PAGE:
What Are Laminated Shingles & Why You Might Want Them

Once the sole domain of upscale houses, laminated shingles are fast coming into the American home market and are now being used in the roofing of most houses in Pan America.

The roofs of most new houses are built with them, whereas plenty of homeowners are considering upgrading their roofs to these new shingles.

Touted as an upgrade from the traditional 3-tile shingle roofing, these shingles are fast gaining traction as a popular and viable alternative that is more aesthetic, more durable, and provides better value for money in the long run.

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What Are Laminated Shingles?

Laminated shingles are one of the most popular and effective choices of shingling for a roof. These shingles are made out of several layers of fiberglass that are dipped in asphalt and are then coated with fire-resistant granules.

They are also known as dimensional and architectural shingles to differentiate them from traditional 3-tile shingles. Let’s talk more about the differences in the next section.

How Are They Different From Traditional 3-Tab Shingles?

Traditional shingles are made in the 3-tab fashion. All the tiles are of the same shape and size, and they are placed one after another in a row. It creates the brick-wall-like structure you find on the roofs of most houses which were built some time back.

This type of shingles is called 3-Tab because three tiles (two below and one above) form one unit of the pattern and this unit keeps getting repeated all over the roof. The texture is flat, and it has no dimensional thickness

Laminated shingles, on the other hand, are single-unit shingles. Every single shingle (trying to say that 5 times in a row) has a different shape and size. The uniformity that used to be present in 3-tab shingles is just not there in laminated architectural shingles. This allows you to make different designs and patterns on your roof and is also great for hiding any flaws in your roof.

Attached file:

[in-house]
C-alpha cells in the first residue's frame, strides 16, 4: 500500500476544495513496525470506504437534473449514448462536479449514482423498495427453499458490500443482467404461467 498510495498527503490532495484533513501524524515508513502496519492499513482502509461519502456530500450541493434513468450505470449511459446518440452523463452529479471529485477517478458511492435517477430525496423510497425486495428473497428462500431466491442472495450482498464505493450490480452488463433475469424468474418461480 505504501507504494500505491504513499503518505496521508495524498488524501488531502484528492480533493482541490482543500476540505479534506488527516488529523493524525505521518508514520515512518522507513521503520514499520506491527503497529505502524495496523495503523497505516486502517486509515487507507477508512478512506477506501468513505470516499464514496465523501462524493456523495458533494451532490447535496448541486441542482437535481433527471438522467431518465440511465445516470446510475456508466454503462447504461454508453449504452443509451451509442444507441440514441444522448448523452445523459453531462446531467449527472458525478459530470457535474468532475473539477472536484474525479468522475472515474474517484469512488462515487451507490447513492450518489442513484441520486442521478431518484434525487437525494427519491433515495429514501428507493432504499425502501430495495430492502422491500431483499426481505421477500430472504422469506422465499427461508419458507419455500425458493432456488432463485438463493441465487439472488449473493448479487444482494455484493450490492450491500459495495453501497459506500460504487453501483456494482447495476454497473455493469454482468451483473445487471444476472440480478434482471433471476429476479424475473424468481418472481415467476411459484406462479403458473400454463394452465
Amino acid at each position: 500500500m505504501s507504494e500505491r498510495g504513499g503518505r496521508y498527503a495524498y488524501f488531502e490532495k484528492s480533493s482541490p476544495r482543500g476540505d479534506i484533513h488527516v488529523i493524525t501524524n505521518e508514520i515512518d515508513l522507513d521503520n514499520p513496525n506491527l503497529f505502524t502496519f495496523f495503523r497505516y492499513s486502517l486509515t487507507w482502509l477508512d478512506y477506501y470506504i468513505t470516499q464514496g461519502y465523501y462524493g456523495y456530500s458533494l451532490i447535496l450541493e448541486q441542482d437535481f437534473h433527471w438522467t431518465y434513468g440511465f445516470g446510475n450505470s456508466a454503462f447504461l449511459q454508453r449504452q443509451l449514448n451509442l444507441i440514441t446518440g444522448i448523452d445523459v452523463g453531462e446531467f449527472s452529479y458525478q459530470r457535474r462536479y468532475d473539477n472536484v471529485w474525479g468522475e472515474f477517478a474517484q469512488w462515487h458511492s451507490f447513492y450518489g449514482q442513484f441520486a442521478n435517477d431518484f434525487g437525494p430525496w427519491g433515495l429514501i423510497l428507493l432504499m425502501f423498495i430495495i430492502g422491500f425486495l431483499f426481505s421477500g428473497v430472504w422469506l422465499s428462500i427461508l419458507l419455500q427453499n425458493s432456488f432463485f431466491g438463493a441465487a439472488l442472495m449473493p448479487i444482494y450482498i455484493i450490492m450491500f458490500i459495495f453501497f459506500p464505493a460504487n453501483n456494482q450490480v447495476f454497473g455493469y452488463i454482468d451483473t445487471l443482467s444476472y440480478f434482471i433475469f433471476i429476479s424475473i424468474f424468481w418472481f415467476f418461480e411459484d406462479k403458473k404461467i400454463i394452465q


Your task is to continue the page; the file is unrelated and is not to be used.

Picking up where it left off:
When it comes to construction, laminated shingles generally use multiple layers of fiberglass and have a much stronger base than a 3-tab shingle. Piling on layer after layer of asphalt on top of each other also makes it that much stronger. Some laminated shingles also use a more refined type of asphalt. They look and feel a lot heavier and thicker than 3-tab shingles.

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Short History Of How Laminate Shingles Came Into Being

Laminate shingles were first developed in the early 1970s to serve the higher-end home market.

Homeowners wanted an asphalt product that looked good and had the aesthetic appeal of shingles made out of cedar, slate, or tile. But they also wanted to have the structural integrity and performance provided by asphalt.

It was then that engineers figured out that by utilizing a layered construction method, laminate shingles could be made to have a texture similar to what the homeowners wanted, all the while ensuring the durability of asphalt.

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What Are The Benefits Of Laminates Shingles?